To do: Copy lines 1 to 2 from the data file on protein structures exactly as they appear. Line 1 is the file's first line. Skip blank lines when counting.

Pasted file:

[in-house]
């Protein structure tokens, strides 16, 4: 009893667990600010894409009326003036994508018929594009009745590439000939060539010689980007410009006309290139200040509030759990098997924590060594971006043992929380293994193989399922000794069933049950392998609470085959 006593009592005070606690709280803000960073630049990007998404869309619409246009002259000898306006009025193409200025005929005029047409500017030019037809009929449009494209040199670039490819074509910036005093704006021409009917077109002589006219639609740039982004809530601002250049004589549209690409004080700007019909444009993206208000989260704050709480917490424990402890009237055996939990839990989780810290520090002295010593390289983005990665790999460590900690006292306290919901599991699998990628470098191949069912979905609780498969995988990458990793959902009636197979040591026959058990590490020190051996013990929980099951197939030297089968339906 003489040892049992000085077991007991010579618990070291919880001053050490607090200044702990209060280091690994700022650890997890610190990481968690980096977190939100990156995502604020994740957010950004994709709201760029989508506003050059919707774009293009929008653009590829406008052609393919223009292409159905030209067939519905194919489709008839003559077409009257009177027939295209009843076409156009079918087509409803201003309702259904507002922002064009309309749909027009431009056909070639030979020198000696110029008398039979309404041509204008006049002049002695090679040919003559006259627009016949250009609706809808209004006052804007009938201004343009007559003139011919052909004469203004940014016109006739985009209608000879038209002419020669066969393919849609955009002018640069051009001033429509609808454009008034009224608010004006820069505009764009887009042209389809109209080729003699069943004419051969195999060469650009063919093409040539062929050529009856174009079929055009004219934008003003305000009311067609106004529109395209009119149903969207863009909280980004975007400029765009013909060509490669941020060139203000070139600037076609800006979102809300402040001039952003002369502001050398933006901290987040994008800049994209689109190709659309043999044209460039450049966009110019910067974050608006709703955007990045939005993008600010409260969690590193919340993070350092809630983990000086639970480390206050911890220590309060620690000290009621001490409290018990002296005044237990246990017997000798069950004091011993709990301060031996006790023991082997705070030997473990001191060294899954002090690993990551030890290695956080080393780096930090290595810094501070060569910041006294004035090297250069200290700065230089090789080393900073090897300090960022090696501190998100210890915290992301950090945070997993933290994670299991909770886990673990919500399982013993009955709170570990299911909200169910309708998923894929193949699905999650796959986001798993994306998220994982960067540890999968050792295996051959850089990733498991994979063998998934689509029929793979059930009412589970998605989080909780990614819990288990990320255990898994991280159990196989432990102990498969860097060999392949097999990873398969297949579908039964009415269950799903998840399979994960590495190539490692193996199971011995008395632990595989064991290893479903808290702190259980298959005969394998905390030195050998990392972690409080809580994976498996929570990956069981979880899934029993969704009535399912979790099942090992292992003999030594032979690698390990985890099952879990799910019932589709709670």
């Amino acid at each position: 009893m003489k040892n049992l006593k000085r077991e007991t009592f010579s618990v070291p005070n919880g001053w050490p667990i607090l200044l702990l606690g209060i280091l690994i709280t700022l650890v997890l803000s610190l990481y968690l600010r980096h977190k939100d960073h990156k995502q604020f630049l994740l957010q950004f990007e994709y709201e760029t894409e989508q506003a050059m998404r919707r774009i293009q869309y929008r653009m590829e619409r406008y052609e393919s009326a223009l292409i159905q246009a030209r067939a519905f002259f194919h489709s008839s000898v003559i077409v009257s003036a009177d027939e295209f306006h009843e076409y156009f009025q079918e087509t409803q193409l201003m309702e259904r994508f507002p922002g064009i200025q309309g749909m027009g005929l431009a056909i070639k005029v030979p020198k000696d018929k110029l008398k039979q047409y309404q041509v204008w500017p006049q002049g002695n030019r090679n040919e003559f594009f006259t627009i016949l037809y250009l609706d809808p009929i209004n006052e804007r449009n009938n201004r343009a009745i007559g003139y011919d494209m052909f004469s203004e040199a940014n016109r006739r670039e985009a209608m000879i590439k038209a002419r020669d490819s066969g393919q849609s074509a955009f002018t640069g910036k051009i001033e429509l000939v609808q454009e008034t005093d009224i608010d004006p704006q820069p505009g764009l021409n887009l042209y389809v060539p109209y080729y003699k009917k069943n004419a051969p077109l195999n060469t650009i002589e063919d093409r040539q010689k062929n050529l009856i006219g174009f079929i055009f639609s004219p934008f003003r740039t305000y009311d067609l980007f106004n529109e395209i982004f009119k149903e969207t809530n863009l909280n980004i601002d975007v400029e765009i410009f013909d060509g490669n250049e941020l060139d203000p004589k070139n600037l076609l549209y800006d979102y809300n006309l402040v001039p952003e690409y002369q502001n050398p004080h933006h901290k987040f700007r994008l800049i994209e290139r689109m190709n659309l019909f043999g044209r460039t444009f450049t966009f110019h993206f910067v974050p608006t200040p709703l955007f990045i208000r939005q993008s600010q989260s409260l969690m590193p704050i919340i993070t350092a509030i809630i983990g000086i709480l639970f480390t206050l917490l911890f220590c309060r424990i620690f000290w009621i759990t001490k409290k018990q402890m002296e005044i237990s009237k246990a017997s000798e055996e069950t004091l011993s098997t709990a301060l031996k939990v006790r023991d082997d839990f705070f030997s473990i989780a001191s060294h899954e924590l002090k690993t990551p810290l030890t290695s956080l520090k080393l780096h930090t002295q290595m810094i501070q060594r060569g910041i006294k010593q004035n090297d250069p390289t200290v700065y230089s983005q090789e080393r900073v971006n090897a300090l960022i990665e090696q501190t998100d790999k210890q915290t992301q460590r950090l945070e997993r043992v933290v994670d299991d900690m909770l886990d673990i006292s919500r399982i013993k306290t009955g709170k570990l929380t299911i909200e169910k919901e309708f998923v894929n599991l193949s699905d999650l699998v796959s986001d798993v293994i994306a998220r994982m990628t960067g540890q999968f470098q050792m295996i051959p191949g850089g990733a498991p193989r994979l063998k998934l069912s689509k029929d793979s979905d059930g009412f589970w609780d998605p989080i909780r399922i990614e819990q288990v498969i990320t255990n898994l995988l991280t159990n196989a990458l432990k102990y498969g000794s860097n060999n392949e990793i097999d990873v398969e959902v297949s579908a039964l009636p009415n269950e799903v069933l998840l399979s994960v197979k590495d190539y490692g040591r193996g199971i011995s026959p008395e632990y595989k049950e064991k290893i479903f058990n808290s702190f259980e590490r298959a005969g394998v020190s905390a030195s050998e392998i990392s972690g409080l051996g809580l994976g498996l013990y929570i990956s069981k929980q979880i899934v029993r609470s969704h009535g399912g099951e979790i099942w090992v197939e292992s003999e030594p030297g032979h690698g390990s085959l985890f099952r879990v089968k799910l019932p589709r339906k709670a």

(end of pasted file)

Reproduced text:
[in-house]
């Protein structure tokens, strides 16, 4: 009893667990600010894409009326003036994508018929594009009745590439000939060539010689980007410009006309290139200040509030759990098997924590060594971006043992929380293994193989399922000794069933049950392998609470085959 006593009592005070606690709280803000960073630049990007998404869309619409246009002259000898306006009025193409200025005929005029047409500017030019037809009929449009494209040199670039490819074509910036005093704006021409009917077109002589006219639609740039982004809530601002250049004589549209690409004080700007019909444009993206208000989260704050709480917490424990402890009237055996939990839990989780810290520090002295010593390289983005990665790999460590900690006292306290919901599991699998990628470098191949069912979905609780498969995988990458990793959902009636197979040591026959058990590490020190051996013990929980099951197939030297089968339906 003489040892049992000085077991007991010579618990070291919880001053050490607090200044702990209060280091690994700022650890997890610190990481968690980096977190939100990156995502604020994740957010950004994709709201760029989508506003050059919707774009293009929008653009590829406008052609393919223009292409159905030209067939519905194919489709008839003559077409009257009177027939295209009843076409156009079918087509409803201003309702259904507002922002064009309309749909027009431009056909070639030979020198000696110029008398039979309404041509204008006049002049002695090679040919003559006259627009016949250009609706809808209004006052804007009938201004343009007559003139011919052909004469203004940014016109006739985009209608000879038209002419020669066969393919849609955009002018640069051009001033429509609808454009008034009224608010004006820069505009764009887009042209389809109209080729003699069943004419051969195999060469650009063919093409040539062929050529009856174009079929055009004219934008003003305000009311067609106004529109395209009119149903969207863009909280980004975007400029765009013909060509490669941020060139203000070139600037076609800006979102809300402040001039952003002369502001050398933006901290987040994008800049994209689109190709659309043999044209460039450049966009110019910067974050608006709703955007990045939005993008600010409260969690590193919340993070350092809630983990000086639970480390206050911890220590309060620690000290009621001490409290018990002296005044237990246990017997000798069950004091011993709990301060031996006790023991082997705070030997473990001191060294899954002090690993990551030890290695956080080393780096930090290595810094501070060569910041006294004035090297250069200290700065230089090789080393900073090897300090960022090696501190998100210890915290992301950090945070997993933290994670299991909770886990673990919500399982013993009955709170570990299911909200169910309708998923894929193949699905999650796959986001798993994306998220994982960067540890999968050792295996051959850089990733498991994979063998998934689509029929793979059930009412589970998605989080909780990614819990288990990320255990898994991280159990196989432990102990498969860097060999392949097999990873398969297949579908039964009415269950799903998840399979994960590495190539490692193996199971011995008395632990595989064991290893479903808290702190259980298959005969394998905390030195050998990392972690409080809580994976498996929570990956069981979880899934029993969704009535399912979790099942090992292992003999030594032979690698390990985890099952879990799910019932589709709670």